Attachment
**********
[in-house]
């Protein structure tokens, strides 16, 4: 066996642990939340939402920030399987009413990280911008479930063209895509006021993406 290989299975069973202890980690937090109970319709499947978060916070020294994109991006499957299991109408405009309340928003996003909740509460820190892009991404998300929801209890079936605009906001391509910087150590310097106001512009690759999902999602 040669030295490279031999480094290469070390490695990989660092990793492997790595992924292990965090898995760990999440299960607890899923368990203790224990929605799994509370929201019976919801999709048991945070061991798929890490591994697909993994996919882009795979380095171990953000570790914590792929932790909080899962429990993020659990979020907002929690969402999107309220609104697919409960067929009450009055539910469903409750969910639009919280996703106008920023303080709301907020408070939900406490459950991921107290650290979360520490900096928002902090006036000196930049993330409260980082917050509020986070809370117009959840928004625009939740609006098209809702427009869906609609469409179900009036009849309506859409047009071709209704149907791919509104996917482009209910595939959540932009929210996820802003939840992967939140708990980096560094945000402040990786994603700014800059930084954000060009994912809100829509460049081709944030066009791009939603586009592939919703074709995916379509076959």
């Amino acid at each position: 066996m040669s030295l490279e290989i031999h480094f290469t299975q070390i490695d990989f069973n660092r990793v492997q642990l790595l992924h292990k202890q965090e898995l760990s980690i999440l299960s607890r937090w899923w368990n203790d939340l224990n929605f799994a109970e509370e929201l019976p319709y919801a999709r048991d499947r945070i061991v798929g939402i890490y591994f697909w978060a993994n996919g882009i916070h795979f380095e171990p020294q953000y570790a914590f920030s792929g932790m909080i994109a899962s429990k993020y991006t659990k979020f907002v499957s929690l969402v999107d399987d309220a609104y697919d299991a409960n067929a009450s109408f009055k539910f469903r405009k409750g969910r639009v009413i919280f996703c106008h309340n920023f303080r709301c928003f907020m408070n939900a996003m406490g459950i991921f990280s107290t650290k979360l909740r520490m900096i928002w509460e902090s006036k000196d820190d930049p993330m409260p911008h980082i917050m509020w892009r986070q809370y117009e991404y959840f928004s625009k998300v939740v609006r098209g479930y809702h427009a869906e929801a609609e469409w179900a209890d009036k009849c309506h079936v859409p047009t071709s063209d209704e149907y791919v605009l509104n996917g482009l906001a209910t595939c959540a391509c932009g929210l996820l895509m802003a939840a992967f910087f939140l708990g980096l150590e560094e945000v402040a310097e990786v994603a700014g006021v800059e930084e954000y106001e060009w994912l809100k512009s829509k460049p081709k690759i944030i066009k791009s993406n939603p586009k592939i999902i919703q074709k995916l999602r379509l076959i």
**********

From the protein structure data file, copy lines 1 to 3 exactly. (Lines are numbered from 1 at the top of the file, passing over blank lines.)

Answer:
[in-house]
């Protein structure tokens, strides 16, 4: 066996642990939340939402920030399987009413990280911008479930063209895509006021993406 290989299975069973202890980690937090109970319709499947978060916070020294994109991006499957299991109408405009309340928003996003909740509460820190892009991404998300929801209890079936605009906001391509910087150590310097106001512009690759999902999602 040669030295490279031999480094290469070390490695990989660092990793492997790595992924292990965090898995760990999440299960607890899923368990203790224990929605799994509370929201019976919801999709048991945070061991798929890490591994697909993994996919882009795979380095171990953000570790914590792929932790909080899962429990993020659990979020907002929690969402999107309220609104697919409960067929009450009055539910469903409750969910639009919280996703106008920023303080709301907020408070939900406490459950991921107290650290979360520490900096928002902090006036000196930049993330409260980082917050509020986070809370117009959840928004625009939740609006098209809702427009869906609609469409179900009036009849309506859409047009071709209704149907791919509104996917482009209910595939959540932009929210996820802003939840992967939140708990980096560094945000402040990786994603700014800059930084954000060009994912809100829509460049081709944030066009791009939603586009592939919703074709995916379509076959």
């Amino acid at each position: 066996m040669s030295l490279e290989i031999h480094f290469t299975q070390i490695d990989f069973n660092r990793v492997q642990l790595l992924h292990k202890q965090e898995l760990s980690i999440l299960s607890r937090w899923w368990n203790d939340l224990n929605f799994a109970e509370e929201l019976p319709y919801a999709r048991d499947r945070i061991v798929g939402i890490y591994f697909w978060a993994n996919g882009i916070h795979f380095e171990p020294q953000y570790a914590f920030s792929g932790m909080i994109a899962s429990k993020y991006t659990k979020f907002v499957s929690l969402v999107d399987d309220a609104y697919d299991a409960n067929a009450s109408f009055k539910f469903r405009k409750g969910r639009v009413i919280f996703c106008h309340n920023f303080r709301c928003f907020m408070n939900a996003m406490g459950i991921f990280s107290t650290k979360l909740r520490m900096i928002w509460e902090s006036k000196d820190d930049p993330m409260p911008h980082i917050m509020w892009r986070q809370y117009e991404y959840f928004s625009k998300v939740v609006r098209g479930y809702h427009a869906e929801a609609e469409w179900a209890d009036k009849c309506h079936v859409p047009t071709s063209d209704e149907y791919v605009l509104n996917g482009l906001a209910t595939c959540a391509c932009g929210l996820l895509m802003a939840a992967f910087f939140l708990g980096l150590e560094e945000v402040a310097e990786v994603a700014g006021v800059e930084e954000y106001e060009w994912l809100k512009s829509k460049p081709k690759i944030i066009k791009s993406n939603p586009k592939i999902i919703q074709k995916l999602r379509l076959i």